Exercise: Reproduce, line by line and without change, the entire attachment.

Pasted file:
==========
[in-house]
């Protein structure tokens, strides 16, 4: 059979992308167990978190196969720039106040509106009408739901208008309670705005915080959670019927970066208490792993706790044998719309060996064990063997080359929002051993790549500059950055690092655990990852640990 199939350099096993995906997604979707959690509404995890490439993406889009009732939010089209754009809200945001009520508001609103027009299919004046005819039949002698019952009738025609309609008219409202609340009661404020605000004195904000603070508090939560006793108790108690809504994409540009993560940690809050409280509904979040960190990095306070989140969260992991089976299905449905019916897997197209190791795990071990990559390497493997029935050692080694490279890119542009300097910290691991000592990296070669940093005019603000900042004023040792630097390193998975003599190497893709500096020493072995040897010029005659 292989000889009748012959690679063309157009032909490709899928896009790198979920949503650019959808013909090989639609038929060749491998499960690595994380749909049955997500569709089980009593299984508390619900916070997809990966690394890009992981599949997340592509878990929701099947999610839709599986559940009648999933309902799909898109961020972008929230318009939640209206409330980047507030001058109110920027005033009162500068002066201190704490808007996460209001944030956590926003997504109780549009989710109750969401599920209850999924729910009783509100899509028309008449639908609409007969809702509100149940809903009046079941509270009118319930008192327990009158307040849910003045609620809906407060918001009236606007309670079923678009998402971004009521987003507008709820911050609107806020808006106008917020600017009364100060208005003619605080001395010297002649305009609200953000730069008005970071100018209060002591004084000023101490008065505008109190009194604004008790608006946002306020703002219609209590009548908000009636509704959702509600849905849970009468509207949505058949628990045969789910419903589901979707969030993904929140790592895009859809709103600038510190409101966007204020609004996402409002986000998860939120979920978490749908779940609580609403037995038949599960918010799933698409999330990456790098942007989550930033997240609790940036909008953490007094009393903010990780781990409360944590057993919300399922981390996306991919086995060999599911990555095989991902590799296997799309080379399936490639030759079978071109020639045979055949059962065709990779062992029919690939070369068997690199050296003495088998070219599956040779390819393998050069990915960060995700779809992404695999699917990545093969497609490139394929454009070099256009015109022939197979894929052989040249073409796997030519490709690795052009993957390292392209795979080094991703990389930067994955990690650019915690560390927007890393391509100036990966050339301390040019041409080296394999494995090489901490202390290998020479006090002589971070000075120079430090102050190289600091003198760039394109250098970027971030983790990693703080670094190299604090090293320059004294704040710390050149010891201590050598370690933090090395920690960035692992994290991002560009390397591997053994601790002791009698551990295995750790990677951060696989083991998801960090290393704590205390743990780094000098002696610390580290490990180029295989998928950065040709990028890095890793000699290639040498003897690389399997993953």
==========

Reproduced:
[in-house]
């Protein structure tokens, strides 16, 4: 059979992308167990978190196969720039106040509106009408739901208008309670705005915080959670019927970066208490792993706790044998719309060996064990063997080359929002051993790549500059950055690092655990990852640990 199939350099096993995906997604979707959690509404995890490439993406889009009732939010089209754009809200945001009520508001609103027009299919004046005819039949002698019952009738025609309609008219409202609340009661404020605000004195904000603070508090939560006793108790108690809504994409540009993560940690809050409280509904979040960190990095306070989140969260992991089976299905449905019916897997197209190791795990071990990559390497493997029935050692080694490279890119542009300097910290691991000592990296070669940093005019603000900042004023040792630097390193998975003599190497893709500096020493072995040897010029005659 292989000889009748012959690679063309157009032909490709899928896009790198979920949503650019959808013909090989639609038929060749491998499960690595994380749909049955997500569709089980009593299984508390619900916070997809990966690394890009992981599949997340592509878990929701099947999610839709599986559940009648999933309902799909898109961020972008929230318009939640209206409330980047507030001058109110920027005033009162500068002066201190704490808007996460209001944030956590926003997504109780549009989710109750969401599920209850999924729910009783509100899509028309008449639908609409007969809702509100149940809903009046079941509270009118319930008192327990009158307040849910003045609620809906407060918001009236606007309670079923678009998402971004009521987003507008709820911050609107806020808006106008917020600017009364100060208005003619605080001395010297002649305009609200953000730069008005970071100018209060002591004084000023101490008065505008109190009194604004008790608006946002306020703002219609209590009548908000009636509704959702509600849905849970009468509207949505058949628990045969789910419903589901979707969030993904929140790592895009859809709103600038510190409101966007204020609004996402409002986000998860939120979920978490749908779940609580609403037995038949599960918010799933698409999330990456790098942007989550930033997240609790940036909008953490007094009393903010990780781990409360944590057993919300399922981390996306991919086995060999599911990555095989991902590799296997799309080379399936490639030759079978071109020639045979055949059962065709990779062992029919690939070369068997690199050296003495088998070219599956040779390819393998050069990915960060995700779809992404695999699917990545093969497609490139394929454009070099256009015109022939197979894929052989040249073409796997030519490709690795052009993957390292392209795979080094991703990389930067994955990690650019915690560390927007890393391509100036990966050339301390040019041409080296394999494995090489901490202390290998020479006090002589971070000075120079430090102050190289600091003198760039394109250098970027971030983790990693703080670094190299604090090293320059004294704040710390050149010891201590050598370690933090090395920690960035692992994290991002560009390397591997053994601790002791009698551990295995750790990677951060696989083991998801960090290393704590205390743990780094000098002696610390580290490990180029295989998928950065040709990028890095890793000699290639040498003897690389399997993953």